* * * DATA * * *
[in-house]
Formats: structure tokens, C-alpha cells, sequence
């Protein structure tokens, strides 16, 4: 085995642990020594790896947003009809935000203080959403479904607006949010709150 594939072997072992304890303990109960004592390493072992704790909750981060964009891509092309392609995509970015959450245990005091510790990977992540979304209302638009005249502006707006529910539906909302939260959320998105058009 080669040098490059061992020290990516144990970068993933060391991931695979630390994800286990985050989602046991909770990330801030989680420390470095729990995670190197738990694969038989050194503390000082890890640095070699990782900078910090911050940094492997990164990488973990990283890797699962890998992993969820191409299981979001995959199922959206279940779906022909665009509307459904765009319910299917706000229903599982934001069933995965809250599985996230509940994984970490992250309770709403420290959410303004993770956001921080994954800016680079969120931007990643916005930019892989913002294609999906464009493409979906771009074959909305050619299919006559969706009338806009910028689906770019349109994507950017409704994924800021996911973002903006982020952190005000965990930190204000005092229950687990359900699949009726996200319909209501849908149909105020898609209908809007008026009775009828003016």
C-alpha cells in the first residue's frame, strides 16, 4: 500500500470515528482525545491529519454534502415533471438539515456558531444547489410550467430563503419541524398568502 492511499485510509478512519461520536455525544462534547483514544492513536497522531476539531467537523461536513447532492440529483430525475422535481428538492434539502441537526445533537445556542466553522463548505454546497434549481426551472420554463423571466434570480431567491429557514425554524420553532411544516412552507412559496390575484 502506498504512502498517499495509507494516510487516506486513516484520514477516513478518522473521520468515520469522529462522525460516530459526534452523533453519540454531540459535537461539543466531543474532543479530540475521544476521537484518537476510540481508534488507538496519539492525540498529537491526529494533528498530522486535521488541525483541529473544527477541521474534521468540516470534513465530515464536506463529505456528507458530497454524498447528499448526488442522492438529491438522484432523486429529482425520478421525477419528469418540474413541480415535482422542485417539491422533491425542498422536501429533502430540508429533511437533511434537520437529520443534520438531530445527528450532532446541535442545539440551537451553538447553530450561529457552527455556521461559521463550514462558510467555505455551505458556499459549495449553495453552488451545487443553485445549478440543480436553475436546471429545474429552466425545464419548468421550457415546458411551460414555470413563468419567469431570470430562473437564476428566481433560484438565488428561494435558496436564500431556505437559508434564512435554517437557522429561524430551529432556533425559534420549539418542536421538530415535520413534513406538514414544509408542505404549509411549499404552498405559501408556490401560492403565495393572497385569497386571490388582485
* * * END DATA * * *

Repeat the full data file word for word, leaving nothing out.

[in-house]
Formats: structure tokens, C-alpha cells, sequence
């Protein structure tokens, strides 16, 4: 085995642990020594790896947003009809935000203080959403479904607006949010709150 594939072997072992304890303990109960004592390493072992704790909750981060964009891509092309392609995509970015959450245990005091510790990977992540979304209302638009005249502006707006529910539906909302939260959320998105058009 080669040098490059061992020290990516144990970068993933060391991931695979630390994800286990985050989602046991909770990330801030989680420390470095729990995670190197738990694969038989050194503390000082890890640095070699990782900078910090911050940094492997990164990488973990990283890797699962890998992993969820191409299981979001995959199922959206279940779906022909665009509307459904765009319910299917706000229903599982934001069933995965809250599985996230509940994984970490992250309770709403420290959410303004993770956001921080994954800016680079969120931007990643916005930019892989913002294609999906464009493409979906771009074959909305050619299919006559969706009338806009910028689906770019349109994507950017409704994924800021996911973002903006982020952190005000965990930190204000005092229950687990359900699949009726996200319909209501849908149909105020898609209908809007008026009775009828003016």
C-alpha cells in the first residue's frame, strides 16, 4: 500500500470515528482525545491529519454534502415533471438539515456558531444547489410550467430563503419541524398568502 492511499485510509478512519461520536455525544462534547483514544492513536497522531476539531467537523461536513447532492440529483430525475422535481428538492434539502441537526445533537445556542466553522463548505454546497434549481426551472420554463423571466434570480431567491429557514425554524420553532411544516412552507412559496390575484 502506498504512502498517499495509507494516510487516506486513516484520514477516513478518522473521520468515520469522529462522525460516530459526534452523533453519540454531540459535537461539543466531543474532543479530540475521544476521537484518537476510540481508534488507538496519539492525540498529537491526529494533528498530522486535521488541525483541529473544527477541521474534521468540516470534513465530515464536506463529505456528507458530497454524498447528499448526488442522492438529491438522484432523486429529482425520478421525477419528469418540474413541480415535482422542485417539491422533491425542498422536501429533502430540508429533511437533511434537520437529520443534520438531530445527528450532532446541535442545539440551537451553538447553530450561529457552527455556521461559521463550514462558510467555505455551505458556499459549495449553495453552488451545487443553485445549478440543480436553475436546471429545474429552466425545464419548468421550457415546458411551460414555470413563468419567469431570470430562473437564476428566481433560484438565488428561494435558496436564500431556505437559508434564512435554517437557522429561524430551529432556533425559534420549539418542536421538530415535520413534513406538514414544509408542505404549509411549499404552498405559501408556490401560492403565495393572497385569497386571490388582485